Consensus science is the first refuge of scoundrels … invoked only in situations where there is a political, social, financial agenda but no scientific support.
The reverend has the most serious reasons possible for rejecting the scientific consensus concerning the age of the Earth, the origins of humankind, the history and prehistory of the ancient near East and the peopling of continents: it is totally incompatible with the Genesis account of creation, Adam and Eve, the flood and the dispersion of peoples from the Tower of Babel.
Error, denial and misunderstanding
As for global warming itself, the reverend channels standard climate change denial, but all his arguments are unsound and have been convincingly refuted to the satisfaction of an overwhelming consensus of climate scientists (see in-depth discussion at Skeptical Science). He understates the amount of global warming, incorrectly describes the full record as dating back only 30 years, and cites the Little Ice Age as evidence that the changes currently taking place are natural. There’s more:
Here’s the key, friends, this is the real deal. Legitimate science recognises a close correlation between sunspots and climate change … The sun is the source of temperature changes because of its infrared variations. … There is absolutely no evidence that CO₂ contributes to warming. On the contrary the opposite is true. Warming produces CO₂ … It’s the other way round.
Here we have a collection of half-truths and misunderstandings, typical of denialists claiming to represent “legitimate science”. As the graph below shows, the 11-year sunspot cycle is a minor deviation, and the temperature increase since 1980 has occurred despite the fact that over that period the amount of solar energy falling on Earth has gone down slightly. Incidentally, this solar energy input is concentrated mainly in the visible, not the infrared, region of the spectrum, and it is the roughly balancing heat outflow from the Earth that is in the infrared.
MacArthur offers a false dichotomy between saying that CO₂ warms the oceans, and warmer oceans release more CO₂. Unfortunately, both these statements are true. There is a positive feedback loop: human-released CO₂ is the primary driver, but its effect is amplified by the fact that yet more CO₂ is then released from non-human sources. Regarding CO₂ itself, MacArthur seems to be even more confused:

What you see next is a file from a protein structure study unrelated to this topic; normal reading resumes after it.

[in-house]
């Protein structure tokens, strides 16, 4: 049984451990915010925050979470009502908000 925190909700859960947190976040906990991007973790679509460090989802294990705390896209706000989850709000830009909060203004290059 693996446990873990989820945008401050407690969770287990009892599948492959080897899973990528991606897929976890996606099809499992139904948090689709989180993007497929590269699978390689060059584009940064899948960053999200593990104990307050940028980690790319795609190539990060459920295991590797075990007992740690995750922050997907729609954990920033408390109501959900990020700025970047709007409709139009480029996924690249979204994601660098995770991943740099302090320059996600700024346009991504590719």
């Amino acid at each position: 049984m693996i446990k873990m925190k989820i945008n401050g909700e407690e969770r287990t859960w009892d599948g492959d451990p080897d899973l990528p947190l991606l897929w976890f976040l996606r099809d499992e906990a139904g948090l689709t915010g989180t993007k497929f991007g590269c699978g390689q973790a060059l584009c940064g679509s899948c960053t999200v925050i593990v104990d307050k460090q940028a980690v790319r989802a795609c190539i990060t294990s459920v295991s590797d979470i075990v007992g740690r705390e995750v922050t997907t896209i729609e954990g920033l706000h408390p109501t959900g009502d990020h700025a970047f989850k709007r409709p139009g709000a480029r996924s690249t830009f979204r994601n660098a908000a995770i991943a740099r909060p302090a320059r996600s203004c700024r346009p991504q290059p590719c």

By the way, plants produce CO₂. What man produces is marginal … Industry doesn’t affect CO₂ in the environment or atmosphere.
Plants do produce CO₂ but they absorb more than they emit. However, when it comes to humans, their activity may cause only a small imbalance each year between CO₂ emission and natural uptake, but this imbalance is cumulative. CO₂ levels are now 50% above pre-industrial, and subtle atomic differences clearly show that fossil fuel is the source. But according to MacArthur, “There is no scientific reason to believe that ice caps are melting”.
Despite the Arctic Monitoring and Assement Programme’s video on this subject, the reverend does not think that the evidence for ice-cap melting is scientific, and that other factors are at play:
This is all political [and] financial agendas, class warfare, class envy … By the way, US$100 billion has been spent to make a case for global warming … driven by the socialist mentality … even some of the feminist mentality that resents male success.
All is now clear. Talk of global warming is part of a politically motivated conspiracy. But US$100 billion? That’s 600 years’ worth of all federal climate research spending. Clearly, those pesky socialists and feminists are formidable fundraisers. However, none of this matters because environmentalism is fundamentally misplaced. As MacArthur puts it, citing Revelation and the integrity of scripture:
God intended us to use this planet, to fill this planet for the benefit of man. Never was it intended to be a permanent planet. It is a disposable planet. Christians ought to know that.
And that is a statement that would leave anybody who cares about this world speechless.
This piece first appeared in The Conversation, where it has had over 300,000 reads. I thank my editor there, Jane Wright, for many helpful suggestions.